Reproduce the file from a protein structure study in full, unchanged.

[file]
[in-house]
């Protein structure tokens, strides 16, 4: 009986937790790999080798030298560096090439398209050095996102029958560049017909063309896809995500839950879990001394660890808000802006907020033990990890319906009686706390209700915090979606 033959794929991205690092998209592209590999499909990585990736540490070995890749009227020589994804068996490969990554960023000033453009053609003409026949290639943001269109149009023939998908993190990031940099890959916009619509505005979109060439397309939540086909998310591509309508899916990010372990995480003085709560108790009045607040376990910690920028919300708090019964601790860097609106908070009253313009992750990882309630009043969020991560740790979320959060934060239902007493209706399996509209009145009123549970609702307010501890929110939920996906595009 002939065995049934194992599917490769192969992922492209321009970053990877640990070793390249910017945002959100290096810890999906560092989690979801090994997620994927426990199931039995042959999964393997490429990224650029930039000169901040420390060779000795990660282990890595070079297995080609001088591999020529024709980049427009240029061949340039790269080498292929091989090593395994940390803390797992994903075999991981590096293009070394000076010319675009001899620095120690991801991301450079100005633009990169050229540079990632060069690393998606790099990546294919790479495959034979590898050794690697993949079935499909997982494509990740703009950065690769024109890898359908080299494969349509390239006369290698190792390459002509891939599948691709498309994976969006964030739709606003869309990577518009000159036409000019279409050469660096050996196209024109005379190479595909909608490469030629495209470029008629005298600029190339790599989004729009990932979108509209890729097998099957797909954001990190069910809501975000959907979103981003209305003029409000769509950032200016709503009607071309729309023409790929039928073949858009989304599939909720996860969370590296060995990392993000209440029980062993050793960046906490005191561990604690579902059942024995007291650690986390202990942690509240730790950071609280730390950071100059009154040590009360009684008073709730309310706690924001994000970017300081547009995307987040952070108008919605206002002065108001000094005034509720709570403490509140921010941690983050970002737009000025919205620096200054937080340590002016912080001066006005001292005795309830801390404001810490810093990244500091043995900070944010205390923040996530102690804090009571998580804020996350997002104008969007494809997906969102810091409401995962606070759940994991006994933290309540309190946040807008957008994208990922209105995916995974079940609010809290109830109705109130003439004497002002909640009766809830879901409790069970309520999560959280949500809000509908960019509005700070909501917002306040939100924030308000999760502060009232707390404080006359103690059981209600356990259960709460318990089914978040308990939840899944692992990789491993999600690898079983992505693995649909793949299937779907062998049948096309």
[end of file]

[in-house]
């Protein structure tokens, strides 16, 4: 009986937790790999080798030298560096090439398209050095996102029958560049017909063309896809995500839950879990001394660890808000802006907020033990990890319906009686706390209700915090979606 033959794929991205690092998209592209590999499909990585990736540490070995890749009227020589994804068996490969990554960023000033453009053609003409026949290639943001269109149009023939998908993190990031940099890959916009619509505005979109060439397309939540086909998310591509309508899916990010372990995480003085709560108790009045607040376990910690920028919300708090019964601790860097609106908070009253313009992750990882309630009043969020991560740790979320959060934060239902007493209706399996509209009145009123549970609702307010501890929110939920996906595009 002939065995049934194992599917490769192969992922492209321009970053990877640990070793390249910017945002959100290096810890999906560092989690979801090994997620994927426990199931039995042959999964393997490429990224650029930039000169901040420390060779000795990660282990890595070079297995080609001088591999020529024709980049427009240029061949340039790269080498292929091989090593395994940390803390797992994903075999991981590096293009070394000076010319675009001899620095120690991801991301450079100005633009990169050229540079990632060069690393998606790099990546294919790479495959034979590898050794690697993949079935499909997982494509990740703009950065690769024109890898359908080299494969349509390239006369290698190792390459002509891939599948691709498309994976969006964030739709606003869309990577518009000159036409000019279409050469660096050996196209024109005379190479595909909608490469030629495209470029008629005298600029190339790599989004729009990932979108509209890729097998099957797909954001990190069910809501975000959907979103981003209305003029409000769509950032200016709503009607071309729309023409790929039928073949858009989304599939909720996860969370590296060995990392993000209440029980062993050793960046906490005191561990604690579902059942024995007291650690986390202990942690509240730790950071609280730390950071100059009154040590009360009684008073709730309310706690924001994000970017300081547009995307987040952070108008919605206002002065108001000094005034509720709570403490509140921010941690983050970002737009000025919205620096200054937080340590002016912080001066006005001292005795309830801390404001810490810093990244500091043995900070944010205390923040996530102690804090009571998580804020996350997002104008969007494809997906969102810091409401995962606070759940994991006994933290309540309190946040807008957008994208990922209105995916995974079940609010809290109830109705109130003439004497002002909640009766809830879901409790069970309520999560959280949500809000509908960019509005700070909501917002306040939100924030308000999760502060009232707390404080006359103690059981209600356990259960709460318990089914978040308990939840899944692992990789491993999600690898079983992505693995649909793949299937779907062998049948096309």